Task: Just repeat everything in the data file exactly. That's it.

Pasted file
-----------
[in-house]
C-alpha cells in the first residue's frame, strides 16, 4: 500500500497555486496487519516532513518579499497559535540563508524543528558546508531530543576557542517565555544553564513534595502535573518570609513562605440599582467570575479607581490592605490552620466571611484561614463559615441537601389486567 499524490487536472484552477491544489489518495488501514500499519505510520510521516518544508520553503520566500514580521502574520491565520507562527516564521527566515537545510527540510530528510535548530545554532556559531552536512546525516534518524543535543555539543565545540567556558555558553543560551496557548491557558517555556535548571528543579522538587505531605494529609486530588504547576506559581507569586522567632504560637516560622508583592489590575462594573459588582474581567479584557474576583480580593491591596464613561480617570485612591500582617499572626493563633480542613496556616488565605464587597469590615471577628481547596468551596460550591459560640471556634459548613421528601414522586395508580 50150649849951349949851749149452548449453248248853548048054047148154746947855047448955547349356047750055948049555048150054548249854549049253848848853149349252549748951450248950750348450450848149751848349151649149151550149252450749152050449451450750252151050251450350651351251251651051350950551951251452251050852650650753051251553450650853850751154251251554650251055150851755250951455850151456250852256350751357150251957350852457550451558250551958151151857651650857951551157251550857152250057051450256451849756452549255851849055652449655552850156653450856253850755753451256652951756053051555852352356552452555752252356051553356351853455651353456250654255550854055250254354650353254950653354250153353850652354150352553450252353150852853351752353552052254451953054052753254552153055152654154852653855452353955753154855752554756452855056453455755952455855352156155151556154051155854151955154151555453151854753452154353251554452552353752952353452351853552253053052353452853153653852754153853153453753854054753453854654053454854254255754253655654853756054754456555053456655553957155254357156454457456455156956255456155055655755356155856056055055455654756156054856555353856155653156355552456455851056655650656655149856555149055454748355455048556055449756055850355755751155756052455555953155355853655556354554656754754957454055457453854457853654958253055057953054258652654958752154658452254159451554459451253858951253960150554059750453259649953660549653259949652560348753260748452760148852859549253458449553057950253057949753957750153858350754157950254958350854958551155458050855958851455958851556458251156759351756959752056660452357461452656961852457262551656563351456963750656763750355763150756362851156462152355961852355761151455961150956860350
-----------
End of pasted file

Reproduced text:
[in-house]
C-alpha cells in the first residue's frame, strides 16, 4: 500500500497555486496487519516532513518579499497559535540563508524543528558546508531530543576557542517565555544553564513534595502535573518570609513562605440599582467570575479607581490592605490552620466571611484561614463559615441537601389486567 499524490487536472484552477491544489489518495488501514500499519505510520510521516518544508520553503520566500514580521502574520491565520507562527516564521527566515537545510527540510530528510535548530545554532556559531552536512546525516534518524543535543555539543565545540567556558555558553543560551496557548491557558517555556535548571528543579522538587505531605494529609486530588504547576506559581507569586522567632504560637516560622508583592489590575462594573459588582474581567479584557474576583480580593491591596464613561480617570485612591500582617499572626493563633480542613496556616488565605464587597469590615471577628481547596468551596460550591459560640471556634459548613421528601414522586395508580 50150649849951349949851749149452548449453248248853548048054047148154746947855047448955547349356047750055948049555048150054548249854549049253848848853149349252549748951450248950750348450450848149751848349151649149151550149252450749152050449451450750252151050251450350651351251251651051350950551951251452251050852650650753051251553450650853850751154251251554650251055150851755250951455850151456250852256350751357150251957350852457550451558250551958151151857651650857951551157251550857152250057051450256451849756452549255851849055652449655552850156653450856253850755753451256652951756053051555852352356552452555752252356051553356351853455651353456250654255550854055250254354650353254950653354250153353850652354150352553450252353150852853351752353552052254451953054052753254552153055152654154852653855452353955753154855752554756452855056453455755952455855352156155151556154051155854151955154151555453151854753452154353251554452552353752952353452351853552253053052353452853153653852754153853153453753854054753453854654053454854254255754253655654853756054754456555053456655553957155254357156454457456455156956255456155055655755356155856056055055455654756156054856555353856155653156355552456455851056655650656655149856555149055454748355455048556055449756055850355755751155756052455555953155355853655556354554656754754957454055457453854457853654958253055057953054258652654958752154658452254159451554459451253858951253960150554059750453259649953660549653259949652560348753260748452760148852859549253458449553057950253057949753957750153858350754157950254958350854958551155458050855958851455958851556458251156759351756959752056660452357461452656961852457262551656563351456963750656763750355763150756362851156462152355961852355761151455961150956860350